The significance of tonight’s result will only be decided in December when Spain votes nationally for their next government. Polls suggest no one party will win a majority. Spain is now just as likely to have a right-wing government which will rebuke separatists as it is having a left-wing government which will negotiate a new deal for Catalonia.

To hold secessionist politicians to account will be Ciutadans, which firmly rejects Catalan independence. It has been a huge rise in fortunes for a party with humble beginnings. Ciutadans has captured the imagination of anti-independence Catalans in a way that traditional socialist parties have failed. They will remind Junts Pel Sí that there is a sizeable anti-independence movement in Catalonia which have to be listened to.

This last week of frantic campaigning was riddled with an embarrassing number of blunders courtesy of those who have tried to undermine the viability of an independent Catalonia.

It started with a radio interview with Mariano Rajoy, who couldn’t be sure if Catalans would lose Spanish citizenship in the event of secession. Footage from the exchange showed a startled, exposed prime minister who stumbled through a response to an article in the Spanish Constitution which states that nobody of Spanish origin can be deprived of their nationality.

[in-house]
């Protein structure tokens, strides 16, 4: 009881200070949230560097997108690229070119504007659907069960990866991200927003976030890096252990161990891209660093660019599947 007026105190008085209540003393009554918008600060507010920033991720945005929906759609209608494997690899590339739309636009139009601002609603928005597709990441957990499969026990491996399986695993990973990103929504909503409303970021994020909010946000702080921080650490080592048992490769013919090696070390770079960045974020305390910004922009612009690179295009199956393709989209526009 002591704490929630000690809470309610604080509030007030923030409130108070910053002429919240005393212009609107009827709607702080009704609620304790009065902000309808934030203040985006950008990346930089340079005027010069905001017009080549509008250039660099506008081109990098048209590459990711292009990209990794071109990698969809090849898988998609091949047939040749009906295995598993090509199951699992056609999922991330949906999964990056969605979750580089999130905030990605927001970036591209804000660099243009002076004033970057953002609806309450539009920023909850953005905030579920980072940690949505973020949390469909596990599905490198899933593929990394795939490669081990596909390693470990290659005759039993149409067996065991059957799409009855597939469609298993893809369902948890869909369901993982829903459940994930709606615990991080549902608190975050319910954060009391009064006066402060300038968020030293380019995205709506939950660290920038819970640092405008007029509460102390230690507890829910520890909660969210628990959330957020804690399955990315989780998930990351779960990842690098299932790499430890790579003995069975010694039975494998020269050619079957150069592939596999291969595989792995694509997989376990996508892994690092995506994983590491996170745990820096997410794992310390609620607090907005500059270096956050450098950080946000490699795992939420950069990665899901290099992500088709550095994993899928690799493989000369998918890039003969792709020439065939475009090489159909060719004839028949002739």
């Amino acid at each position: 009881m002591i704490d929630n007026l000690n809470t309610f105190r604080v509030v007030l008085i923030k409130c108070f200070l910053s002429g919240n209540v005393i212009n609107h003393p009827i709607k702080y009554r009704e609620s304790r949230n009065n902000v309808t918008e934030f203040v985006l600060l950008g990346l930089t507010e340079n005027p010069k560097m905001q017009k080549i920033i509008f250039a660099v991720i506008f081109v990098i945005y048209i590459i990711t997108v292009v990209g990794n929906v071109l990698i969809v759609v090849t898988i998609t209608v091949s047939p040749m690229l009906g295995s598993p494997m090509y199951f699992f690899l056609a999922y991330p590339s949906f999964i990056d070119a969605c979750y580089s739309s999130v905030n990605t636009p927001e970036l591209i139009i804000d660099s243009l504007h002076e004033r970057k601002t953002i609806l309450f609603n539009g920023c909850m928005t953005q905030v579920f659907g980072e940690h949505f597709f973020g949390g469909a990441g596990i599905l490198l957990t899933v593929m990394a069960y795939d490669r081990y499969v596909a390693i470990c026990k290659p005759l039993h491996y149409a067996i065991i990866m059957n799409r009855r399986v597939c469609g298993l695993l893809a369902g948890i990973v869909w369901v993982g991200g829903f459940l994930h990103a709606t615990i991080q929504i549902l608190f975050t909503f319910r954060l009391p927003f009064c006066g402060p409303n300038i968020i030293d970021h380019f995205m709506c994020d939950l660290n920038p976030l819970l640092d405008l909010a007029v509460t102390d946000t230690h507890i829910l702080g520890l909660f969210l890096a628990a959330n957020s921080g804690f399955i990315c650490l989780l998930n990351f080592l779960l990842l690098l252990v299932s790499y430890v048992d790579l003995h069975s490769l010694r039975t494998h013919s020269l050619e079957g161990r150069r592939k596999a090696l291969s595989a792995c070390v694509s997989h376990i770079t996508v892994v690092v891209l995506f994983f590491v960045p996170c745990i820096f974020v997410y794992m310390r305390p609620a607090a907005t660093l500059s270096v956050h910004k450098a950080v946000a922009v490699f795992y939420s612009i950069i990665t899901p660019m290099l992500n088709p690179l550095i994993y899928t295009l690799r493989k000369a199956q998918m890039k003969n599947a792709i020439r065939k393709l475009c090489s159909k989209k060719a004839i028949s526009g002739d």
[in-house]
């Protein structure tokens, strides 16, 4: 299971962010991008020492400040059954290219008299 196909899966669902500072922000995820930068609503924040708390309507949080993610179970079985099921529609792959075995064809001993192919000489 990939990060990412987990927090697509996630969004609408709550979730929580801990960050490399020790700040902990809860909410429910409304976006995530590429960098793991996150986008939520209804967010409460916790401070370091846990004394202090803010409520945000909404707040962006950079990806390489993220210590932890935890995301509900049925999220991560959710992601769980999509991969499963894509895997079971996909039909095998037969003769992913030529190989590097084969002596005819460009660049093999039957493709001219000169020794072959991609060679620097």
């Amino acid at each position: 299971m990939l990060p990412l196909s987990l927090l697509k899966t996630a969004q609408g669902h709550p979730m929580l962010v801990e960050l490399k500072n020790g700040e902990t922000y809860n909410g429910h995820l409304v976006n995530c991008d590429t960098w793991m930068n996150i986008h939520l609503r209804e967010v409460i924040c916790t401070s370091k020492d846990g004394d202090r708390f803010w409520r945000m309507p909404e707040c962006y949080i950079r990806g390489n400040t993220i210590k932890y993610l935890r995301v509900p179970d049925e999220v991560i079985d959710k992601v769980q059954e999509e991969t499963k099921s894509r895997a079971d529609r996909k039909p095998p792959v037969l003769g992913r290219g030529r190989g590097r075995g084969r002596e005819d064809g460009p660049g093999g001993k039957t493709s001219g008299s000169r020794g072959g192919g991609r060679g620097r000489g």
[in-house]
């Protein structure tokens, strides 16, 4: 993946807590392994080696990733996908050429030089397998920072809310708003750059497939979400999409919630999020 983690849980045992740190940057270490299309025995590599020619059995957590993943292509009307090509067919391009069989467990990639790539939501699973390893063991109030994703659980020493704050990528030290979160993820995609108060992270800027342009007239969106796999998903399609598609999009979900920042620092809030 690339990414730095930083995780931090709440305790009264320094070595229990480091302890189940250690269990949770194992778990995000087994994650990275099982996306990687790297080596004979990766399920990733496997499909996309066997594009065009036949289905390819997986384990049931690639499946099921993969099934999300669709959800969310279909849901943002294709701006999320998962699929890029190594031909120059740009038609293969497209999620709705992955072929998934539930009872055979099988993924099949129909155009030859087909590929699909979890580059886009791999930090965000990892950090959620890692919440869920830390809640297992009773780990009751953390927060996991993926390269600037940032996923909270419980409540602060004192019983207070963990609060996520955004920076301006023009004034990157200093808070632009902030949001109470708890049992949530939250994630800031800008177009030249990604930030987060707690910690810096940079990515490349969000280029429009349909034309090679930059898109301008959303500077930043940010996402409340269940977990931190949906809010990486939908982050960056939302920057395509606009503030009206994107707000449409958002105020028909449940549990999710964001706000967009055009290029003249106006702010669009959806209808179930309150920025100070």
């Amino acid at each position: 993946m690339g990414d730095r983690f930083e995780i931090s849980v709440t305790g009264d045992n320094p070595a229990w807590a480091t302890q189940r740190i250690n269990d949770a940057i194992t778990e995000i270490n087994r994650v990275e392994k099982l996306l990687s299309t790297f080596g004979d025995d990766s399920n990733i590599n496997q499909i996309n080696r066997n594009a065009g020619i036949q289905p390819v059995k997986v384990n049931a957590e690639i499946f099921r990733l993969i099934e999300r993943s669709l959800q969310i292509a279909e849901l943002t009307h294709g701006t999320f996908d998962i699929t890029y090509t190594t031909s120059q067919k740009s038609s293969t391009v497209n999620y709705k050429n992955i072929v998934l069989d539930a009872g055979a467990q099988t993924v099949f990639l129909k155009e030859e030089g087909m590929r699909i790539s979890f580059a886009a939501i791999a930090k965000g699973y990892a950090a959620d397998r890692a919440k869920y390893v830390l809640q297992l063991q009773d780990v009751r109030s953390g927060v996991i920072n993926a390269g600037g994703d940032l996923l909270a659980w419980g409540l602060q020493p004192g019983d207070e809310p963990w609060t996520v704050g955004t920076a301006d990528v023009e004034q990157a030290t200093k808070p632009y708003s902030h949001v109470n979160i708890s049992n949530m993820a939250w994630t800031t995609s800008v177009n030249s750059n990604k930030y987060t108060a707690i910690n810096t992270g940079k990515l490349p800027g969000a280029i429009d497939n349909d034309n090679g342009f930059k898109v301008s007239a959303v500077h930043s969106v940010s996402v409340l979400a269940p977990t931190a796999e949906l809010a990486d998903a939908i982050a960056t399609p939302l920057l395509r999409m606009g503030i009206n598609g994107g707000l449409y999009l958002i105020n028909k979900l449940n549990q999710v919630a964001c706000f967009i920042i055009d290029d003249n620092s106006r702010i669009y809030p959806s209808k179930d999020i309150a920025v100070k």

Spain’s magna carta drawn up in 1978 has been the subject of much criticism. It is the roadblock for separatists, preventing the realisation of their ambitions.

An attempt by Spanish banks to persuade pro-independence campaigns to change their mind by appealing to their wallets was seen by skeptics as nothing more than lucky timing. A group of leading banks warned of the risks of an independent Catalonia – some of the same banks that a few years ago refused to enter the debate.

Calming words for Catalans came from the head of the Bank of Spain, who clarified threats of capital controls in an independent Catalonia as being “highly unlikely”.

Artur Mas addressed a crowd on Wednesday, saying: “This time, the weapons of destruction employed by Madrid will not triumph in Catalonia.”

He continued: “They will not destroy our dignity. They will not destroy our project. They will not destroy our dream. They will not destroy our excitement. They will not destroy Catalonia’s freedom.”

With so much unknown, tomorrow will be just as important – if not more – than today.

The towering figures of Europe and Madrid have yet to speak.